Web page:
If the spectator does not want it then he is to drop that paper on the floor. If that paper was not chosen then he is to pick up the next newspaper on the stack and decide if he wants that one… if not then he drops it. This is repeated until he decides on a newspaper. As the actions happen, the performer is miming the same actions without turning around to look at the spectator. Okay, the spectator finally decides on one paper. The instructions continue. The spectator is told to open the paper, as if he is about to read it, then decide if he wants that first page or not. If not he is to pull that page out and drop it to the floor. He continues this until he comes to a page he wants. When he decides on a page he drops the rest of the paper and keeps that one page. Once again, the performer is miming those actions, too. The instructions continue. The spectator is told to tear the paper in half then decide whether he wants to drop the right half or the left half. He chooses and drops, let’s say, the left half. The performer mimes the action. Now the spectator is told to tear that half sheet in half and decide whether to drop the left or right half. For this example he drops the right. The instructions are given to have the spectator turn this long half he has left in a one-eighty degree clockwise fashion then tear that piece in half. Once again he decides which half to drop and which to keep.

Because of the random actions, the spectator now has a postcard-sized piece of newspaper. He is told to look that piece over and try to glide his eyes over the words, pictures and symbols that could be on that sheet. For the first time the performer picks up a pad and starts to write. The performer says, “Is there a really long word anywhere in the center of that piece?” The spectator says YES and the performer says, “Would you stare at that word. Look at each letter… slowly… one at a time.” The spectator looks over the word and the performer starts to write a word. He writes the word and shows it to the audience… they see he has written the word “Customized”. The performer says, “What word are you looking at?” Sure enough it is “customized”. The performer keeps asking the spectator to look over the paper and just hone in on images and symbols. The performer starts to draw. Now he asks the spectator to call out what he has seen. The spectator says that there’s a car with a beautiful woman sitting on it and there’s a tiger lying in front of the car. The performer turns his drawing around and it contains the same basic images. This demonstration can continue with the performer getting words, images, numbers, etc. Interested?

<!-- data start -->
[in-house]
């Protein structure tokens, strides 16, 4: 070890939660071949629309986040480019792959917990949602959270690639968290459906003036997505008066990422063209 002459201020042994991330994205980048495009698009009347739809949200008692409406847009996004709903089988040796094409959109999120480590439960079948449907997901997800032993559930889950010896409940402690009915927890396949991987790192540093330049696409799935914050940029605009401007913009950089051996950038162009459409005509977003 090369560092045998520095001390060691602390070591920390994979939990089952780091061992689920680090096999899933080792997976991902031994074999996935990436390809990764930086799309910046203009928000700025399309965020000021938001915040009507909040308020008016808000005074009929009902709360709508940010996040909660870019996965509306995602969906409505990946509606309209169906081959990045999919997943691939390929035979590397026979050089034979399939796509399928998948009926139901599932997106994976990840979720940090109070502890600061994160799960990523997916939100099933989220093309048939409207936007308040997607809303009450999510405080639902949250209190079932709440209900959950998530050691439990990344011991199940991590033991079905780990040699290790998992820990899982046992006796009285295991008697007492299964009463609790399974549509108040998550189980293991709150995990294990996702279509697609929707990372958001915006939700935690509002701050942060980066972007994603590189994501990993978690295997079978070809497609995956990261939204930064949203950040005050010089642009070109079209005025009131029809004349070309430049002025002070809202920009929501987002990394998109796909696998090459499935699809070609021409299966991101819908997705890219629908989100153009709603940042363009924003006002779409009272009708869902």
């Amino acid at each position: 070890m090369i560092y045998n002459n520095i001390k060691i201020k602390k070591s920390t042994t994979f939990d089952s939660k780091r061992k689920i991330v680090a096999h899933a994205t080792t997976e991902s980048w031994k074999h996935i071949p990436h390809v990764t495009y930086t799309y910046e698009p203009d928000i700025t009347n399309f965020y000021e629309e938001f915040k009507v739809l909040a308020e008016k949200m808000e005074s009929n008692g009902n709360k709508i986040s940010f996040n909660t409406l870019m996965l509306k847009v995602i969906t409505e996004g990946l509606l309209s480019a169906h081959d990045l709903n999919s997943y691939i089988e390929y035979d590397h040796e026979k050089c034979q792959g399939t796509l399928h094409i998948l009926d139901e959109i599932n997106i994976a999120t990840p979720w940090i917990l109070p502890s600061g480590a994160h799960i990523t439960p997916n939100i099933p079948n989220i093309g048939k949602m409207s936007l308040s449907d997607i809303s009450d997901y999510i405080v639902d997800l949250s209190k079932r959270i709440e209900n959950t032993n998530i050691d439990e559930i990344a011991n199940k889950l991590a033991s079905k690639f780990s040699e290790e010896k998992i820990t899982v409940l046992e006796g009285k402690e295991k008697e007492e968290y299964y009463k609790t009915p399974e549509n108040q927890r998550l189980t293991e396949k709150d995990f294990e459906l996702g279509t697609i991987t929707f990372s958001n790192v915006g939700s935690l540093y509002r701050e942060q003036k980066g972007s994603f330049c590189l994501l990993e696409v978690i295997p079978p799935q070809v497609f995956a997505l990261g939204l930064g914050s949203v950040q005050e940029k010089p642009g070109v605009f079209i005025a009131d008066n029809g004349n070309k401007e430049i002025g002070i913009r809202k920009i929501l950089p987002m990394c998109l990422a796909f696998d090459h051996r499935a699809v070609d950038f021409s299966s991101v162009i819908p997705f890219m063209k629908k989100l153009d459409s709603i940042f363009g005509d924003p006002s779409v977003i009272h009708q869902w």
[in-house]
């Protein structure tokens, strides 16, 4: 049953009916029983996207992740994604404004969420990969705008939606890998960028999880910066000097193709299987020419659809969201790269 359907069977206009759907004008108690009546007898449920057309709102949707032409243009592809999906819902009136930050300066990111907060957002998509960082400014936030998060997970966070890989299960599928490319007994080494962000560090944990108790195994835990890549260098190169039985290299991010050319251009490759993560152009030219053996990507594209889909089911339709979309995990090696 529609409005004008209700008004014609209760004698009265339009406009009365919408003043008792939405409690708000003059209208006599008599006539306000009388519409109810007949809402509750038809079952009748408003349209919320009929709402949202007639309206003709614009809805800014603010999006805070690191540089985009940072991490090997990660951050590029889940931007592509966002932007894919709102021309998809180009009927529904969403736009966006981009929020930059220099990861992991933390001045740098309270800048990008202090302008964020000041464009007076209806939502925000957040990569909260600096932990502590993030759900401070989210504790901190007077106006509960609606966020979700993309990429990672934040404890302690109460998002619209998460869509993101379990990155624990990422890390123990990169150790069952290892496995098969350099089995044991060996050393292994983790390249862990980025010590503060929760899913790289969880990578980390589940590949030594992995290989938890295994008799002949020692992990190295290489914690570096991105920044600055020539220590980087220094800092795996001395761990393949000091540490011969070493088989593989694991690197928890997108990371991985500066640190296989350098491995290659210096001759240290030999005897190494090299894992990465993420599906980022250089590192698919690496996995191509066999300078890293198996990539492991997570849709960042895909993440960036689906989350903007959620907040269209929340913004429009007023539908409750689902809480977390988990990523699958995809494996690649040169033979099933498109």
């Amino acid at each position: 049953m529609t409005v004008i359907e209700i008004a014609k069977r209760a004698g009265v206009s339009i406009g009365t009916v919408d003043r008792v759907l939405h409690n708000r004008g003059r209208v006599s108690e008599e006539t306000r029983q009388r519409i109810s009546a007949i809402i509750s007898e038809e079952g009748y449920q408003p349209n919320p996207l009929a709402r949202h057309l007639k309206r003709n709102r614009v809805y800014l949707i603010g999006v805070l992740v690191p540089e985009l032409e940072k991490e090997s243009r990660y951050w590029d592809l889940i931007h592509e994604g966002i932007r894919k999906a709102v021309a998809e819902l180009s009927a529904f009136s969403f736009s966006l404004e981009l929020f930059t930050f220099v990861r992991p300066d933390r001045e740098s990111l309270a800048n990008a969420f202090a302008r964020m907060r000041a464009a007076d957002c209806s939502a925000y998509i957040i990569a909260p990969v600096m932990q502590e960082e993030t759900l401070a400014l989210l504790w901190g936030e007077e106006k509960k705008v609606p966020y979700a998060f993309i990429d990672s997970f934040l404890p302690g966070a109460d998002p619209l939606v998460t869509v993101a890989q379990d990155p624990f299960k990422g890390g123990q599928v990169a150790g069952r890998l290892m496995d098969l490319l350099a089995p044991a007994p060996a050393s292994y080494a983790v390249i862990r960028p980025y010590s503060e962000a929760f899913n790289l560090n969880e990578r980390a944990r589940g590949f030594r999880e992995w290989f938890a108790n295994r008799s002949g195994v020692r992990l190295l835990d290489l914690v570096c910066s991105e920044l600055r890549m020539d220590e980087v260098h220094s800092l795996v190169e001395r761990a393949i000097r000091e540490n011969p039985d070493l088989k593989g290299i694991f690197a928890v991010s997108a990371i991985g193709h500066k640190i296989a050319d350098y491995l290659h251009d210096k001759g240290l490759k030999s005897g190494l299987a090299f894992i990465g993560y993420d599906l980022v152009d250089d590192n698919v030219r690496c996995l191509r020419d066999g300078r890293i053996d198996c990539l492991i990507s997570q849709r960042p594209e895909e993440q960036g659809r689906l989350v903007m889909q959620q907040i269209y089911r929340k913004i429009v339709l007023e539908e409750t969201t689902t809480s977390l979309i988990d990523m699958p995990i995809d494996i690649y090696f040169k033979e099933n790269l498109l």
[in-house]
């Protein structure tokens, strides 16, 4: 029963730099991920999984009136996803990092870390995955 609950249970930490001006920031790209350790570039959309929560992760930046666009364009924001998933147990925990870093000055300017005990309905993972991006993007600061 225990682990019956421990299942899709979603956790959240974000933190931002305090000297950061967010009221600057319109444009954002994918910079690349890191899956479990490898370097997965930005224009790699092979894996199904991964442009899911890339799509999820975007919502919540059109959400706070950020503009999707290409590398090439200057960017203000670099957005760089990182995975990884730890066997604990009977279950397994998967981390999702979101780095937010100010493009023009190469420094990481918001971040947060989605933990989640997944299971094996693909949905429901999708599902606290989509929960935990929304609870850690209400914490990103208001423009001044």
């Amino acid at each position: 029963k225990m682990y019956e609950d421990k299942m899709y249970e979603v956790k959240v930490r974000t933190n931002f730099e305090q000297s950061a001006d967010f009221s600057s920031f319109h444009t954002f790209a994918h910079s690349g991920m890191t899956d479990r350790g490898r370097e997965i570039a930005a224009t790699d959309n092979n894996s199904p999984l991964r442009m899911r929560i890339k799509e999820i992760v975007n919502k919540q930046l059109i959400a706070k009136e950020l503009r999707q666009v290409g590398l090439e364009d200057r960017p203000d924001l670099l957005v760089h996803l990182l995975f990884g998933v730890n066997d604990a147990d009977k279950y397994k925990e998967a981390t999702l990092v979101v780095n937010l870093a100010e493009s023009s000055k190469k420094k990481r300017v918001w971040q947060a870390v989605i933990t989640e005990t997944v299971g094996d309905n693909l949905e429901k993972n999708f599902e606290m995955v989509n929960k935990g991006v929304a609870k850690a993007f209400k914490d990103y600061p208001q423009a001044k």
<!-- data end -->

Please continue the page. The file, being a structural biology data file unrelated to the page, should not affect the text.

THE HOW: When I first started working on this idea I sent it around to those that know better than me. Most said that they had never seen the principle used this way. It’s based on the old newspaper prediction used by Corinda, Koran and others, but in the reverse way… kind of. For those that have never seen or heard of the old newspaper thing then here is the basic principle: You are tearing the paper into squares, but you are forcing a certain square so that when the spectator counts down to his chosen number he hits the force square. I don’t want to get into the math, but you can look up Mind, Myth & Magic or 13 Steps or other various mentalism sources. What I did is reverse the procedure and keep track of ALL the squares as the spectator is tearing. I’ve made a crib sheet of all the squares and that lies on my pad. When I say I’m remote viewing and miming the spectator’s actions, well, I’m really doing that so that I can keep track of what piece he lands on. Let me break this down a bit so you can work it out for yourself. First, I only use tabloid size papers because the normal size papers give you too many pieces to keep track of, but it is possible to do if you want to put in the work. I started folding papers and numbering the squares and found that it was an easy pattern and you could make up an easy cue sheet that would be on your clipboard or pad.

You've taken a duplicate paper and marked a large 1, 2, 3 and 4 on each double-page. These numbers mark the four quadrants that will later be torn in the routine. The numbers are marked so that the One is at the upper left of every page, the Two is at the lower left, the Three at the upper right and the Four at the lower right. This same pattern is drawn on both the left sheet and right sheet of the open paper. The only patterns that happen if you tell the spectator to drop either the left or right torn piece each time is as follows: Left-Left-Left or Right-Left-Left Left-Left-Right or Right-Left-Right Left-Right-Left or Right-Right-Left Left-Right-Right or Right-Right-Right Oh, on the last piece he tears there is a long rectangle so you have him turn that piece counter-clockwise 90 degrees before that tear and then have him drop either left or right. And you see from above, the pattern that starts with Left always is the left side of the original double-page and the one that starts with Right is the right hand side of the double-page. Those are the only possible outcomes when working with a sheet of newspaper. So when you are miming his pattern you really are following along and keeping track of what rectangle he ends up with. When you pick up your clipboard you look down at your cue sheet and track